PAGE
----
The National Institutes for Health conducted a study with Virginia Tech University, the results of which should be of interest to teens in Missouri. Researchers observed the driving behaviors of 90 teens from the time they obtained their learner’s permit and began to drive with parental supervision to the time when they became licensed. The study ended one year after drivers received their license.
After analyzing software records of speed and braking times as well as dashcam footage of both drivers and the road, researchers found that the teens were eight times more likely to get in a crash or near-miss in their first three months as licensed drivers than in the previous three months. Though teens engaged in unsafe driving practices like severe turning, harsh braking and quick acceleration, these actions went down once they became licensed.
Teens were also discovered to be safer than adults at night and in bad weather whereas they were less cautious on bright, clear days. Nonetheless, the crash risk went up because, researchers believe, the transition from having parental supervision to having none was too sudden. Supervision keeps teens from developing certain driving skills, so researchers suggest that it be gradually decreased after teens obtain their license.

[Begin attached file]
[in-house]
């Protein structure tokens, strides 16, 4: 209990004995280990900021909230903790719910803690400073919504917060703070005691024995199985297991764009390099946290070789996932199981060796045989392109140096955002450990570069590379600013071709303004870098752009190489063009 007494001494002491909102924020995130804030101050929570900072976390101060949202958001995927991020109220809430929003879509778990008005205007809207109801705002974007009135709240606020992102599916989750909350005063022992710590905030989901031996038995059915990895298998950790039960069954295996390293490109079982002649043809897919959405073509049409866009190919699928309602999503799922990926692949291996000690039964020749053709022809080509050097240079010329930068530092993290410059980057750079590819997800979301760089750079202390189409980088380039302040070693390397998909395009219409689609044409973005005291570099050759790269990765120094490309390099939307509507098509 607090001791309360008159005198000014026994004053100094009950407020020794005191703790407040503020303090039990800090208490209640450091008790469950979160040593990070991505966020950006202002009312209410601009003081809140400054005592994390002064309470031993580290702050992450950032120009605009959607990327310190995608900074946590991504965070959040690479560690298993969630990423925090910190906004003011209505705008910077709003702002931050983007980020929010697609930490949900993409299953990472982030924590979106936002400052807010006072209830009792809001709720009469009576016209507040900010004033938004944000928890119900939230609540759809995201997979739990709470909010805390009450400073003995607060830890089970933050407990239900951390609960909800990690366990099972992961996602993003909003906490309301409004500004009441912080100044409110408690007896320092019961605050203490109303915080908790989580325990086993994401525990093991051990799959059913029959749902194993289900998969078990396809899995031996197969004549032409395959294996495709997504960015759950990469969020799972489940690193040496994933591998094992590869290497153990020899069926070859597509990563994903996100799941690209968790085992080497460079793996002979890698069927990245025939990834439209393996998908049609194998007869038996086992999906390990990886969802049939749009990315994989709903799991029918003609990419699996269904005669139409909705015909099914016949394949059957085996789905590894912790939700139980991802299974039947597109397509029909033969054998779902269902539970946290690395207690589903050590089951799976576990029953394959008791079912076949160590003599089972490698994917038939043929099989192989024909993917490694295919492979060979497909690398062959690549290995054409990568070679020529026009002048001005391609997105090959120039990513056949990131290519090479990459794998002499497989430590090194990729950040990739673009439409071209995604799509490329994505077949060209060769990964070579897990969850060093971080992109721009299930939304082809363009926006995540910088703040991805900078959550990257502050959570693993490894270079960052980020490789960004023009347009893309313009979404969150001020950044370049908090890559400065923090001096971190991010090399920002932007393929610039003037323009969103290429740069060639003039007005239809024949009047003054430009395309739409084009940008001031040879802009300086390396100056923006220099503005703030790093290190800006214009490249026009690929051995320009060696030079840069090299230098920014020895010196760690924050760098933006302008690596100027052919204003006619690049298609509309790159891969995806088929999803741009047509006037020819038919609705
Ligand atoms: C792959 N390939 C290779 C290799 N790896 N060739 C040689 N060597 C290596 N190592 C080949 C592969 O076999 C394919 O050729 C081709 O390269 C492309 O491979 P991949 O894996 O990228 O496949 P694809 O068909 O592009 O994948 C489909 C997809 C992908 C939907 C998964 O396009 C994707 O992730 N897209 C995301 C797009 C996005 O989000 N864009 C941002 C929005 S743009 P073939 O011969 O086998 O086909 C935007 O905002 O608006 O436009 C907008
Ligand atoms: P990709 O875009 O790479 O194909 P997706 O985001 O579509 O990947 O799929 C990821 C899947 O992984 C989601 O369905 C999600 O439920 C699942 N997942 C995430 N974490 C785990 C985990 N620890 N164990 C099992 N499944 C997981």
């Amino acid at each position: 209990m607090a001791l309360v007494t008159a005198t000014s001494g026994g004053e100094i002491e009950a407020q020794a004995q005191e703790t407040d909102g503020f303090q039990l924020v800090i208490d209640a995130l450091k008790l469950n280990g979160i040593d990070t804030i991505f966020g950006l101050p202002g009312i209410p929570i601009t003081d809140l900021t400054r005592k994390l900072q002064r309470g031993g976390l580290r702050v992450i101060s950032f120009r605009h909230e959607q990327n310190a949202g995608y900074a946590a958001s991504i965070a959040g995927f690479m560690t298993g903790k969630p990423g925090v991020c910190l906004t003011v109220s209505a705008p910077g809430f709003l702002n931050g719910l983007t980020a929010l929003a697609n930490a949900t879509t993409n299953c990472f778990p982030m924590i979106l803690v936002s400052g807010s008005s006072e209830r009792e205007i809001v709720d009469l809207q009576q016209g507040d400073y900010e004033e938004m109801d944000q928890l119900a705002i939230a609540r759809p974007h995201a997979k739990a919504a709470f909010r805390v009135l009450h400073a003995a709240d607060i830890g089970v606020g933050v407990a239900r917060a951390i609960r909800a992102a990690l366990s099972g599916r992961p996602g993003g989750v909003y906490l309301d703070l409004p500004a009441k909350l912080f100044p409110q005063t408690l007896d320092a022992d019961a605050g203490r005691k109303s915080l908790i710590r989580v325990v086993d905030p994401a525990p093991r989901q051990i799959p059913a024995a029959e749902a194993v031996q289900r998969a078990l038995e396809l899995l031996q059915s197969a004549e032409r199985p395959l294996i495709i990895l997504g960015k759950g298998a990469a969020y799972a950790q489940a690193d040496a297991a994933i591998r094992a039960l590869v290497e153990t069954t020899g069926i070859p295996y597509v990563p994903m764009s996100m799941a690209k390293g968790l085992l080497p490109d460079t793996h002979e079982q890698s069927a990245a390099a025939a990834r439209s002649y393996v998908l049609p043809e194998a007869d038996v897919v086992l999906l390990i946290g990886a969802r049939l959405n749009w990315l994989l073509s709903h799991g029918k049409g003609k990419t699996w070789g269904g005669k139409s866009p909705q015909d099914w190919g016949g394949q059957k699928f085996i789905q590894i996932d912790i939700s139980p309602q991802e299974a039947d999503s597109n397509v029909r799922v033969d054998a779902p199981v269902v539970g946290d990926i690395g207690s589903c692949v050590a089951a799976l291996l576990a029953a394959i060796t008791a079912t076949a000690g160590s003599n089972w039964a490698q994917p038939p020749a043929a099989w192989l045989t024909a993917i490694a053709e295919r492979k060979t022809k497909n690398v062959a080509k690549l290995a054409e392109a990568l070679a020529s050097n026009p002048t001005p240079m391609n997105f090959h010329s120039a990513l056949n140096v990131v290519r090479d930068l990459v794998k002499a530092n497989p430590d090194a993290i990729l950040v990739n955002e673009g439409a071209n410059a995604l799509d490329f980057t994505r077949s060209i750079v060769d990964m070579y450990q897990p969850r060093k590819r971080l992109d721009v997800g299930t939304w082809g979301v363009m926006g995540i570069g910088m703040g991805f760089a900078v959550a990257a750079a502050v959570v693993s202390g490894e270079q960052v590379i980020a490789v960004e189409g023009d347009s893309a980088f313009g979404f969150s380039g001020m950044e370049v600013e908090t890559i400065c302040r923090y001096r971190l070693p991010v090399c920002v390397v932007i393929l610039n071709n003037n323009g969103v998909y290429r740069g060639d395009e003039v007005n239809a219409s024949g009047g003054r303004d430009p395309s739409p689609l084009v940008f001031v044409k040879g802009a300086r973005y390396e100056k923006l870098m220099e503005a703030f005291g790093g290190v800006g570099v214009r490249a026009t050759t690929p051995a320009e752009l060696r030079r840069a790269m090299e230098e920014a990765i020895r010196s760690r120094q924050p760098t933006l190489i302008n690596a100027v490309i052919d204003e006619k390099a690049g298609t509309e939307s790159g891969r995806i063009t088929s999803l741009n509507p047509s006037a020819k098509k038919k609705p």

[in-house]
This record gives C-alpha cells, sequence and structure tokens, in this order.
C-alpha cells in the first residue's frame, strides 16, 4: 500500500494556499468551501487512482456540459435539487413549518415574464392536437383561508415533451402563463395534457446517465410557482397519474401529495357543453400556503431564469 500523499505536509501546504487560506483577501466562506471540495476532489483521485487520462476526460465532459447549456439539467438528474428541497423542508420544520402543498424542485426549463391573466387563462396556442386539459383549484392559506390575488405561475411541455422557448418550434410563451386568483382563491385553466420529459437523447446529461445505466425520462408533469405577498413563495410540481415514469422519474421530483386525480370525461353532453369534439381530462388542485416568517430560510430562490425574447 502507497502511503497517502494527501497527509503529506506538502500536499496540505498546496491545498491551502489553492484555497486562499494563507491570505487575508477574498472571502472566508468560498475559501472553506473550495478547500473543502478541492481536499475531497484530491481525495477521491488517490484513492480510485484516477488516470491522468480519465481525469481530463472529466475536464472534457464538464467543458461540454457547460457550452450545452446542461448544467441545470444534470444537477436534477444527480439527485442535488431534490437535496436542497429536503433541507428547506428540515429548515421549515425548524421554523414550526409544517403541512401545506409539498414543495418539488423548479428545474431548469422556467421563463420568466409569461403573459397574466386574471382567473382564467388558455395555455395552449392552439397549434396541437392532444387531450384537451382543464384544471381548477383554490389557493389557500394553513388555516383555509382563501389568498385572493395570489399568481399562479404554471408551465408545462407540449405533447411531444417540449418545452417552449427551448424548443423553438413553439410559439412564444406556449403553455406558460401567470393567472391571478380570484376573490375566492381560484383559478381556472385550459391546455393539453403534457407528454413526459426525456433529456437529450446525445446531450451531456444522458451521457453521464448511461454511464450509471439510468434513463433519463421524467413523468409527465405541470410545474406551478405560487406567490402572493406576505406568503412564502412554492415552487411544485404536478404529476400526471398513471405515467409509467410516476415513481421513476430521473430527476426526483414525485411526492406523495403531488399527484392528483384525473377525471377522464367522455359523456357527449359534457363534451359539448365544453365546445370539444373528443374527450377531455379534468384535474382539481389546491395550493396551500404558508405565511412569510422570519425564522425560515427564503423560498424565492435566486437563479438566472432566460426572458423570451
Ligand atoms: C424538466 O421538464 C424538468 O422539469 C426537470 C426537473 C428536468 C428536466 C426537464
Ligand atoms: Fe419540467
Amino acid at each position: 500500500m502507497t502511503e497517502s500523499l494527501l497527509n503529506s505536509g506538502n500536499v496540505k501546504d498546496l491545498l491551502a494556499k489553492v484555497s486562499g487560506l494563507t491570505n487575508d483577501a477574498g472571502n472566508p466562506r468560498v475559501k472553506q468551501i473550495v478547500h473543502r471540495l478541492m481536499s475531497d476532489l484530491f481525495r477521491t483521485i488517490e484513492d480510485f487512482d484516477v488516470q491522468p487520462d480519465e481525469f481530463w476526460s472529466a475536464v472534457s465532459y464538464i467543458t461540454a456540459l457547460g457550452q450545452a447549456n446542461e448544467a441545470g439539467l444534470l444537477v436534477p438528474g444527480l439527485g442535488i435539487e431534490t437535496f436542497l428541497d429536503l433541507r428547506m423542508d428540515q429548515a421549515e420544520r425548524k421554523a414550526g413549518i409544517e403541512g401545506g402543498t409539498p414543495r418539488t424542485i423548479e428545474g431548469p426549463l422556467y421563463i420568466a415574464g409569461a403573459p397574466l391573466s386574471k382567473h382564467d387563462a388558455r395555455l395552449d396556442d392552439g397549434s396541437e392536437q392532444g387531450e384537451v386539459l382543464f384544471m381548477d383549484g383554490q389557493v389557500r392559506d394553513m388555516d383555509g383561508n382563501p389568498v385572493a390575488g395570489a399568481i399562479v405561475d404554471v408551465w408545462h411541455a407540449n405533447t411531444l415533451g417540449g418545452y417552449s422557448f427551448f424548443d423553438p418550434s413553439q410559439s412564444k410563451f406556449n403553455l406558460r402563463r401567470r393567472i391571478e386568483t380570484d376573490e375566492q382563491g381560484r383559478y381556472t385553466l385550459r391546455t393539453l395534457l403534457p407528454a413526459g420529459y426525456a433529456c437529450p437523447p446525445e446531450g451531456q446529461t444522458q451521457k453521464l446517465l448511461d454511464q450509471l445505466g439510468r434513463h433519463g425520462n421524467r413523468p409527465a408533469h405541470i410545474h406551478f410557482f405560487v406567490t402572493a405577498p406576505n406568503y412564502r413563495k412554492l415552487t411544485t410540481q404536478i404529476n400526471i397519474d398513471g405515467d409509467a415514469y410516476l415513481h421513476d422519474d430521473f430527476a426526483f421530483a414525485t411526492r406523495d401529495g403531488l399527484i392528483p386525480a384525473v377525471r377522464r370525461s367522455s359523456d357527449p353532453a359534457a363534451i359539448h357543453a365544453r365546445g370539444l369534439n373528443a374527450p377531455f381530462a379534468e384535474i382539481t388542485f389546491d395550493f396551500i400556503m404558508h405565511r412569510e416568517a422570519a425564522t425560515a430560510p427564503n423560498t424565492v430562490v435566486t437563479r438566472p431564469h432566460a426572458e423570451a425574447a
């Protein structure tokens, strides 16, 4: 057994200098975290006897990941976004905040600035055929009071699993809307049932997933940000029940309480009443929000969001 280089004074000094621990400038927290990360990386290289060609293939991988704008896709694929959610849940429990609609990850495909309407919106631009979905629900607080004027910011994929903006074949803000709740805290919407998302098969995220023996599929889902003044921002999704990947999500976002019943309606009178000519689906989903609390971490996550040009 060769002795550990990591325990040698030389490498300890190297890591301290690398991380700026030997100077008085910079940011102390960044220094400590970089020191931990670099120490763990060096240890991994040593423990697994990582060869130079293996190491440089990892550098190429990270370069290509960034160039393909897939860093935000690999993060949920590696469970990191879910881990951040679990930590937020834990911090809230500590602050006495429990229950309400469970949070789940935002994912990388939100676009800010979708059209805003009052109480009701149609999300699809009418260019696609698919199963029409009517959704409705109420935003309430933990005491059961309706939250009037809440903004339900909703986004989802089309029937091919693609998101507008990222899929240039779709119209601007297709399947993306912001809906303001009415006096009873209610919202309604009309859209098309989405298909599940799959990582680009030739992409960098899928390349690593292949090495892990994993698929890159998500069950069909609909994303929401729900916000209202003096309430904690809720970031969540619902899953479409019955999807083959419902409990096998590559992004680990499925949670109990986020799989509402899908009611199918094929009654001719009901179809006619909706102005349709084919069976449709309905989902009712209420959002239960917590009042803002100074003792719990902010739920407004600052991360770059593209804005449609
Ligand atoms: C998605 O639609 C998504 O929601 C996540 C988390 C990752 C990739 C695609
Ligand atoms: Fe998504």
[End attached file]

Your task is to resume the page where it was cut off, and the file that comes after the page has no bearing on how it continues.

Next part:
Car crashes, according to the NIH, are the number one cause of death among 14-to-19-year-olds. Teens can injure others in auto accidents, too. Victims who believe that the other side was being negligent may want to speak with a lawyer about filing a claim.
The lawyer might hire experts to bring together the police report and other evidence, and the lawyer may negotiate on the victim’s behalf with the defendant’s auto insurance company. The company might agree to a settlement covering the victim’s medical expenses, vehicle repair costs, lost wages and other costs. If not, the lawyer may be able to litigate.